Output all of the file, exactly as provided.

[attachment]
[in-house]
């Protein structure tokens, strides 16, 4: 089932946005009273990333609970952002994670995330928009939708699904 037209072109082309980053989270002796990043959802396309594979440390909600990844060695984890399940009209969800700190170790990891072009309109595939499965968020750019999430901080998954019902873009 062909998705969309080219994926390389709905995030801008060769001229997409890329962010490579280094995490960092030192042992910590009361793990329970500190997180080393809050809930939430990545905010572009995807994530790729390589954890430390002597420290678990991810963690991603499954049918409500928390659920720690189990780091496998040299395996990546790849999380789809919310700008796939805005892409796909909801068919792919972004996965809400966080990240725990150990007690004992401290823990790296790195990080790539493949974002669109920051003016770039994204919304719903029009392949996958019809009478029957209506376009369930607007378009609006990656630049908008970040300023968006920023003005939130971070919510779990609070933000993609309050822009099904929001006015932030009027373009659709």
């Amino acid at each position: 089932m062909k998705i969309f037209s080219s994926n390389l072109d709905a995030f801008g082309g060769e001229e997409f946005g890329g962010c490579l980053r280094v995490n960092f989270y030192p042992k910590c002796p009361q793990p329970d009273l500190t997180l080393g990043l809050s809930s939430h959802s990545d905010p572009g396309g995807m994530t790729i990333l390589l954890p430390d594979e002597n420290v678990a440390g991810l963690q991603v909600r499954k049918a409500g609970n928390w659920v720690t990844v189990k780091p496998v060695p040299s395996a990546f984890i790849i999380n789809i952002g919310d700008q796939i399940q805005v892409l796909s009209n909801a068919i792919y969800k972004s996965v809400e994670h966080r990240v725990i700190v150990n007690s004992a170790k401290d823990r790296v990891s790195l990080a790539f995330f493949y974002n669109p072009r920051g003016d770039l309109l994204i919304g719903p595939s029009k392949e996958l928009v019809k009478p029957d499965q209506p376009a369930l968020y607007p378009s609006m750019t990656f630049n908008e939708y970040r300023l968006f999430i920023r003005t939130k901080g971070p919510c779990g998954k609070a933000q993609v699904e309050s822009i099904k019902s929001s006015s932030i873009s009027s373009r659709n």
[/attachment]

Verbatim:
[in-house]
């Protein structure tokens, strides 16, 4: 089932946005009273990333609970952002994670995330928009939708699904 037209072109082309980053989270002796990043959802396309594979440390909600990844060695984890399940009209969800700190170790990891072009309109595939499965968020750019999430901080998954019902873009 062909998705969309080219994926390389709905995030801008060769001229997409890329962010490579280094995490960092030192042992910590009361793990329970500190997180080393809050809930939430990545905010572009995807994530790729390589954890430390002597420290678990991810963690991603499954049918409500928390659920720690189990780091496998040299395996990546790849999380789809919310700008796939805005892409796909909801068919792919972004996965809400966080990240725990150990007690004992401290823990790296790195990080790539493949974002669109920051003016770039994204919304719903029009392949996958019809009478029957209506376009369930607007378009609006990656630049908008970040300023968006920023003005939130971070919510779990609070933000993609309050822009099904929001006015932030009027373009659709």
């Amino acid at each position: 089932m062909k998705i969309f037209s080219s994926n390389l072109d709905a995030f801008g082309g060769e001229e997409f946005g890329g962010c490579l980053r280094v995490n960092f989270y030192p042992k910590c002796p009361q793990p329970d009273l500190t997180l080393g990043l809050s809930s939430h959802s990545d905010p572009g396309g995807m994530t790729i990333l390589l954890p430390d594979e002597n420290v678990a440390g991810l963690q991603v909600r499954k049918a409500g609970n928390w659920v720690t990844v189990k780091p496998v060695p040299s395996a990546f984890i790849i999380n789809i952002g919310d700008q796939i399940q805005v892409l796909s009209n909801a068919i792919y969800k972004s996965v809400e994670h966080r990240v725990i700190v150990n007690s004992a170790k401290d823990r790296v990891s790195l990080a790539f995330f493949y974002n669109p072009r920051g003016d770039l309109l994204i919304g719903p595939s029009k392949e996958l928009v019809k009478p029957d499965q209506p376009a369930l968020y607007p378009s609006m750019t990656f630049n908008e939708y970040r300023l968006f999430i920023r003005t939130k901080g971070p919510c779990g998954k609070a933000q993609v699904e309050s822009i099904k019902s929001s006015s932030i873009s009027s373009r659709n």